is kept below 2 to 3 per cent, they are capable of carrying out efficient work. In the case of workers in compressed air it is important to bear in mind that the effect of the on the breathing depends on the partial pressure and not on the percentage of this gas in the air breathed.
By a series of observations made on rats confined in cages fitted with small, ill-ventilated sleeping chambers, we have found that the temperature and humidity of the air—not the percentage of carbon dioxide or oxygen—determines whether the animals stay inside the sleeping room or come outside. When the air is cold, they like to stay inside, even when the carbon dioxide rises to 4 to 5 per cent, of an atmosphere. When the sleeping chamber is made too hot and moist they come outside.
The sanitarian says it is necessary to keep the below 0.01 per cent., so that the organic poisons may not collect to a harmful extent. The evil smell of crowded rooms is accepted as unequivocal evidence of the existence of such. He pays much attention to this and little or none to the heat and moisture of the air. The smell arises from the secretions of the skin, soiled clothes, etc. The smell is only sensed by and excites disgust in one who comes to it from the outside air. He who is inside and helps to make the "fugg" is both wholly unaware of and unaffected by it. Flügge points out, with justice, that while we naturally avoid any smell that excites disgust and puts us off our appetite, yet the offensive quality of the smell does not prove its poisonous nature. For the smell of the trade or food of one man may be horrible and loathsome to another not used to such.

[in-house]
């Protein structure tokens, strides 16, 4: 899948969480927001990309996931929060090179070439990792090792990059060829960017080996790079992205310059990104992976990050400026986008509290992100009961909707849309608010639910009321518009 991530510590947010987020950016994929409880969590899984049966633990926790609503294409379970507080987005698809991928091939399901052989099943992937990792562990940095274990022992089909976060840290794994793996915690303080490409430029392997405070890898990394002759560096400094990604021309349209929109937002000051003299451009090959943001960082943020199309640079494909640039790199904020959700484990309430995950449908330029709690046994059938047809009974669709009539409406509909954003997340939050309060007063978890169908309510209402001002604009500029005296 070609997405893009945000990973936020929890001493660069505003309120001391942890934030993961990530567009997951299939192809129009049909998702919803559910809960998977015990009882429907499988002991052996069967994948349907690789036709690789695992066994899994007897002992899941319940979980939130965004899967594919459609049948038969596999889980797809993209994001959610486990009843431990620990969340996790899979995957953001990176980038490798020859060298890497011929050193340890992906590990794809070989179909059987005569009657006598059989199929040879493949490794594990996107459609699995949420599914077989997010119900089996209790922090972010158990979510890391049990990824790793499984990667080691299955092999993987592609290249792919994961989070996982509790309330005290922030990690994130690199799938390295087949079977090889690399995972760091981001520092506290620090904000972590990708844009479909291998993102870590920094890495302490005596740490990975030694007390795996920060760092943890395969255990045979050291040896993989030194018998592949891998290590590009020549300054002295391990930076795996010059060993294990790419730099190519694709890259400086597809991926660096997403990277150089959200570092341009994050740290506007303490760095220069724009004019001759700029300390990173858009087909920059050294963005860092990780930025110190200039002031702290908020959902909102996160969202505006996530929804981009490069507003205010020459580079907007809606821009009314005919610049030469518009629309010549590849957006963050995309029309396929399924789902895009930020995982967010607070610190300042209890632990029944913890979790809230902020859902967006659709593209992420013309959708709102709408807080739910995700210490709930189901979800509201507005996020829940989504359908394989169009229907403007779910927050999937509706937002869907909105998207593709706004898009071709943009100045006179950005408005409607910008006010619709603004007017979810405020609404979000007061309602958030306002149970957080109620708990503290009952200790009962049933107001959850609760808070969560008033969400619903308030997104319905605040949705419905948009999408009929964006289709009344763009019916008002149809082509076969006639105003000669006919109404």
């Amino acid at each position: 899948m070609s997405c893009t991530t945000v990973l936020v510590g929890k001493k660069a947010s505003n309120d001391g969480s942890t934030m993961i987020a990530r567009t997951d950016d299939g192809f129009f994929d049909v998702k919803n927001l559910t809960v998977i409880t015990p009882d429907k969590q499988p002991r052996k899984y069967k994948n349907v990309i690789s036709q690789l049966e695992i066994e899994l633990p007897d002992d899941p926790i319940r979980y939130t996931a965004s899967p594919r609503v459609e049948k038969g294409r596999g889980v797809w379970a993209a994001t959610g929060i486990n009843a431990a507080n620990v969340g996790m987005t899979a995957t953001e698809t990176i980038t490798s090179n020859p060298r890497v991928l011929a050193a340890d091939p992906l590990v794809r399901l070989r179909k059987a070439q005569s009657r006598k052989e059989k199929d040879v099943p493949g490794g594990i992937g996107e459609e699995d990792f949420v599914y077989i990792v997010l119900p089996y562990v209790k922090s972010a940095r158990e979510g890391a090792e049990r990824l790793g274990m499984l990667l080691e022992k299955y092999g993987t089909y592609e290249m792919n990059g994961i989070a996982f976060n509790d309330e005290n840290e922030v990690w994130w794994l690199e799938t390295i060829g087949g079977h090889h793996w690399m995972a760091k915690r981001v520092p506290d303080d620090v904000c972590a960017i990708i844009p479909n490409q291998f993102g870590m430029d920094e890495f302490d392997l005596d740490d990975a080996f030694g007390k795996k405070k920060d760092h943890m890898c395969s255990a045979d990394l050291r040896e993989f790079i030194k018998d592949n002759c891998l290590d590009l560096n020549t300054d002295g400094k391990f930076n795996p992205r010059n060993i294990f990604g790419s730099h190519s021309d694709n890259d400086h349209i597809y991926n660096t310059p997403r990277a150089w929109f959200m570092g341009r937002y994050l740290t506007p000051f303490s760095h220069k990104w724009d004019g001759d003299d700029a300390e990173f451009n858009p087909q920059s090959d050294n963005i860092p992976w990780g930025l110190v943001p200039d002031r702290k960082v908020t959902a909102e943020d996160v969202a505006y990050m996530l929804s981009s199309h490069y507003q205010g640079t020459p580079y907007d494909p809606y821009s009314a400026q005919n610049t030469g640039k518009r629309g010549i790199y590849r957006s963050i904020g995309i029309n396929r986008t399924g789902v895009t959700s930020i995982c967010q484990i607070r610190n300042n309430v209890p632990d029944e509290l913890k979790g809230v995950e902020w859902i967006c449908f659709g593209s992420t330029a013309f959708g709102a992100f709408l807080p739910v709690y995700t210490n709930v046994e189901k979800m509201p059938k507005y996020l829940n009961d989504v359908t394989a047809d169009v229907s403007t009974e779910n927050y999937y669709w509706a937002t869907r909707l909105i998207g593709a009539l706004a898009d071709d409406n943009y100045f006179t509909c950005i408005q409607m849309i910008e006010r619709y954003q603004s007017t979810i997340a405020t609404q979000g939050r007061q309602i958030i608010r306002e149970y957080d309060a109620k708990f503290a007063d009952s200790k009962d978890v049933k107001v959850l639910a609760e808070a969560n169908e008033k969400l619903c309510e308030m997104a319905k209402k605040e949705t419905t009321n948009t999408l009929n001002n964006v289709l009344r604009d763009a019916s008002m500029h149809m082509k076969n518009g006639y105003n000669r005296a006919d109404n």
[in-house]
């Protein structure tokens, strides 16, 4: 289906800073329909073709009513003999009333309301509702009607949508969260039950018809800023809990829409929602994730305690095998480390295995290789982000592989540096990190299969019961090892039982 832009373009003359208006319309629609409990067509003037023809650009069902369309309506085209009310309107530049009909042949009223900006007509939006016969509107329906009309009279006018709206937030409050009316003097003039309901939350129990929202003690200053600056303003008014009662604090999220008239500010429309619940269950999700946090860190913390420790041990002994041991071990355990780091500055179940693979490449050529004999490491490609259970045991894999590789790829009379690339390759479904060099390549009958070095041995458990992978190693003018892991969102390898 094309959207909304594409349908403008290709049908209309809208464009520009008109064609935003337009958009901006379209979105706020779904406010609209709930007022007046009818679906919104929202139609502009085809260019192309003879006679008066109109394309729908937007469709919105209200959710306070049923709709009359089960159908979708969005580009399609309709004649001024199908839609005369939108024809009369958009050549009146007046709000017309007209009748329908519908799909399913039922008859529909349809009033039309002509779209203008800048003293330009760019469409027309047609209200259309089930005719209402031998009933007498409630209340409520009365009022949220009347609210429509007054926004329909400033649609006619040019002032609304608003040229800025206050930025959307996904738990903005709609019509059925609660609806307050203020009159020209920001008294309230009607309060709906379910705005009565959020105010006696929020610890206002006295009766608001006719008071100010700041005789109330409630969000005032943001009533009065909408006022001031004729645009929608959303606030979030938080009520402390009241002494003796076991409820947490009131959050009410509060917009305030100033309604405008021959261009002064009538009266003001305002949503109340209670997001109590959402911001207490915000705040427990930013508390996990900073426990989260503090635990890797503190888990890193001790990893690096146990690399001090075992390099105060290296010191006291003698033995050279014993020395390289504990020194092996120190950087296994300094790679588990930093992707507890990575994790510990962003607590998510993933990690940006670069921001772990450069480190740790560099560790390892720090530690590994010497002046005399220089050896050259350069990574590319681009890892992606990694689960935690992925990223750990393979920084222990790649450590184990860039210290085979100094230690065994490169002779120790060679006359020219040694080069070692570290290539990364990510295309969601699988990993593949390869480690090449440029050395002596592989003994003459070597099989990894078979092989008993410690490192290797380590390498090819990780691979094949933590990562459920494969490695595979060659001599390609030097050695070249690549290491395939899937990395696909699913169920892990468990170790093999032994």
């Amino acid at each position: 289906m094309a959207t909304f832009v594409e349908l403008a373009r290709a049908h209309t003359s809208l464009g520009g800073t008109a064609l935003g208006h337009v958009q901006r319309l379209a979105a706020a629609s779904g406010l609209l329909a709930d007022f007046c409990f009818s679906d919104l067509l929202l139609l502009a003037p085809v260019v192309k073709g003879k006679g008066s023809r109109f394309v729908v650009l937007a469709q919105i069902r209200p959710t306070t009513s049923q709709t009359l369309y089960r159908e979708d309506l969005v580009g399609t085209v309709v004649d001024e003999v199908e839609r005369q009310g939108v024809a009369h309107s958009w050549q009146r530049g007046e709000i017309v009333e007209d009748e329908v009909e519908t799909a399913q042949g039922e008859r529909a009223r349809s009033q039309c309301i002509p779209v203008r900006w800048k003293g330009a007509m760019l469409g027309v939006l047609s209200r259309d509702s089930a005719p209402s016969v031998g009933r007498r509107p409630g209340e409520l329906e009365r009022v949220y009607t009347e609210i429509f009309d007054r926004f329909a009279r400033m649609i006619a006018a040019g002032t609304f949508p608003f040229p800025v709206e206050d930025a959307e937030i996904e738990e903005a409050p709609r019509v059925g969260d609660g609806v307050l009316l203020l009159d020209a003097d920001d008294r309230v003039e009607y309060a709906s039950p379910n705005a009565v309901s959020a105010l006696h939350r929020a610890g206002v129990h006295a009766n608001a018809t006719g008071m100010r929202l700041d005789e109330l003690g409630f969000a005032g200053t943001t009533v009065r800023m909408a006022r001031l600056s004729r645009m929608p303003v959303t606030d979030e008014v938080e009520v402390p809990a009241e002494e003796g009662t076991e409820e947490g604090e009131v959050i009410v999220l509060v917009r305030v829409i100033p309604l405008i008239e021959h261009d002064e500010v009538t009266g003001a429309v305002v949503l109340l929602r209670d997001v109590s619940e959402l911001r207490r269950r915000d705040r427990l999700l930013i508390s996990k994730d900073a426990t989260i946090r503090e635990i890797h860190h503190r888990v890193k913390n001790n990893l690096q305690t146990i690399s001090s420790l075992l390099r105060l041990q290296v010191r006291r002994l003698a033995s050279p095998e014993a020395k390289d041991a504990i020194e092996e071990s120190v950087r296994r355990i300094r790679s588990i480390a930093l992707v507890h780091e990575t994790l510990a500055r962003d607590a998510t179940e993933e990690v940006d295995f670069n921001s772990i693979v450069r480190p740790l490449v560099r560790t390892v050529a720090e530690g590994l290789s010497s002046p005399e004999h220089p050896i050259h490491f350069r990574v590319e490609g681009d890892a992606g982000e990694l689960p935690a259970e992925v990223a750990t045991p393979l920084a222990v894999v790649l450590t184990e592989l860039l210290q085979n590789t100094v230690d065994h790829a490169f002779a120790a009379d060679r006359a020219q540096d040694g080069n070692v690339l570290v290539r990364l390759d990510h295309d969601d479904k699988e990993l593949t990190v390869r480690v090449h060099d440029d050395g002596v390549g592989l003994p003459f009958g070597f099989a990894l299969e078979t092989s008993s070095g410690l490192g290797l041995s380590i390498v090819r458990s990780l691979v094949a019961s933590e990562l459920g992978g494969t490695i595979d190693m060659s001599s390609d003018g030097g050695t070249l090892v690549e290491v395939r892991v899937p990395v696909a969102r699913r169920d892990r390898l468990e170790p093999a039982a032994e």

The sight of a slaughterer and the smell of dead meat may be loathly to the sensitive poet, but the slaughterer is none the less healthy. The clang and jar of an engineer's workshop may be unendurable to a highly strung artist or author, but the artificers miss the stoppage of the noisy clatter. The stench of glue-works, fried-fish shops, soap and bone-manure works, middens, sewers, become as nothing to those engaged in such, and the lives of the workers are in no wise shortened by the stench they endure. The nose ceases to respond to the uniformity of the impulse, and the stench clearly does not betoken in any of these cases the existence of a chemical organic poison. On descending into a sewer, after the first ten minutes the nose ceases to smell the stench; the air therein is usually found to be far freer from bacteria than the air in a school-room or tenement.
If we turn to foodstuffs we recognize that the smell of alcohol and of Stilton or Camembert cheese is horrible to a child, while the smell of putrid fish—the meal of the Siberian native—excites no less disgust in an epicure, who welcomes the cheese. Among the hardiest and healthiest of men are the North Sea fishermen, who sleep in the cabins